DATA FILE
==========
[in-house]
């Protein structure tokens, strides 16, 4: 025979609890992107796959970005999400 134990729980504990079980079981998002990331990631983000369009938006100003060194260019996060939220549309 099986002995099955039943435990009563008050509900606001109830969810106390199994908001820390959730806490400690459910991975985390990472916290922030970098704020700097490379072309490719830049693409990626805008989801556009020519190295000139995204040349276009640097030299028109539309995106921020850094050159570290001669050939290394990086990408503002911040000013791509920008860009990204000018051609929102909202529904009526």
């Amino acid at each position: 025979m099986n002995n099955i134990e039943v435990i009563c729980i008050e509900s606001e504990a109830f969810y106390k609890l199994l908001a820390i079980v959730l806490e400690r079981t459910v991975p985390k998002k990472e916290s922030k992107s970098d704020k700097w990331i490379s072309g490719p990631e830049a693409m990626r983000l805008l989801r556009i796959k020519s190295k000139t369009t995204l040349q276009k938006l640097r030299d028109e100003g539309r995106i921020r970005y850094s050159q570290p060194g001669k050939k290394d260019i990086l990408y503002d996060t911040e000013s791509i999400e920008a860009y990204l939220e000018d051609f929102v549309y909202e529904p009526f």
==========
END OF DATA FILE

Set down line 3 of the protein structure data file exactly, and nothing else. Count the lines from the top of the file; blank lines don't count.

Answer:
């Amino acid at each position: 025979m099986n002995n099955i134990e039943v435990i009563c729980i008050e509900s606001e504990a109830f969810y106390k609890l199994l908001a820390i079980v959730l806490e400690r079981t459910v991975p985390k998002k990472e916290s922030k992107s970098d704020k700097w990331i490379s072309g490719p990631e830049a693409m990626r983000l805008l989801r556009i796959k020519s190295k000139t369009t995204l040349q276009k938006l640097r030299d028109e100003g539309r995106i921020r970005y850094s050159q570290p060194g001669k050939k290394d260019i990086l990408y503002d996060t911040e000013s791509i999400e920008a860009y990204l939220e000018d051609f929102v549309y909202e529904p009526f």